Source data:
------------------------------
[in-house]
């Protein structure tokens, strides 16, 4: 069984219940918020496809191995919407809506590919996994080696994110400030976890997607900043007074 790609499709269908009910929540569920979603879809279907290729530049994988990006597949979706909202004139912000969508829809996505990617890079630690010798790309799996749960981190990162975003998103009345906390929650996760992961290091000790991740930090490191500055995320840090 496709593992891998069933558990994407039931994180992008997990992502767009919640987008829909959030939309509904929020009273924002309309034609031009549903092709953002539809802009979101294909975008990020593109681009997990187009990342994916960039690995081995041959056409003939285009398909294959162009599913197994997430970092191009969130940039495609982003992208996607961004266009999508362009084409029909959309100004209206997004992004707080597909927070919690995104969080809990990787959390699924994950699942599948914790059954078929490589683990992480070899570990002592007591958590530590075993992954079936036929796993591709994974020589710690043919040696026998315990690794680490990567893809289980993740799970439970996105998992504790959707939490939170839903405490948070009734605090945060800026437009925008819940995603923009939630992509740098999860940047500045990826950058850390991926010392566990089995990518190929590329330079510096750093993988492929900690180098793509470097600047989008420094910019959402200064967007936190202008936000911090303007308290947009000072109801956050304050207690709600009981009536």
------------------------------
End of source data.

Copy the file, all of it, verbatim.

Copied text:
[in-house]
């Protein structure tokens, strides 16, 4: 069984219940918020496809191995919407809506590919996994080696994110400030976890997607900043007074 790609499709269908009910929540569920979603879809279907290729530049994988990006597949979706909202004139912000969508829809996505990617890079630690010798790309799996749960981190990162975003998103009345906390929650996760992961290091000790991740930090490191500055995320840090 496709593992891998069933558990994407039931994180992008997990992502767009919640987008829909959030939309509904929020009273924002309309034609031009549903092709953002539809802009979101294909975008990020593109681009997990187009990342994916960039690995081995041959056409003939285009398909294959162009599913197994997430970092191009969130940039495609982003992208996607961004266009999508362009084409029909959309100004209206997004992004707080597909927070919690995104969080809990990787959390699924994950699942599948914790059954078929490589683990992480070899570990002592007591958590530590075993992954079936036929796993591709994974020589710690043919040696026998315990690794680490990567893809289980993740799970439970996105998992504790959707939490939170839903405490948070009734605090945060800026437009925008819940995603923009939630992509740098999860940047500045990826950058850390991926010392566990089995990518190929590329330079510096750093993988492929900690180098793509470097600047989008420094910019959402200064967007936190202008936000911090303007308290947009000072109801956050304050207690709600009981009536």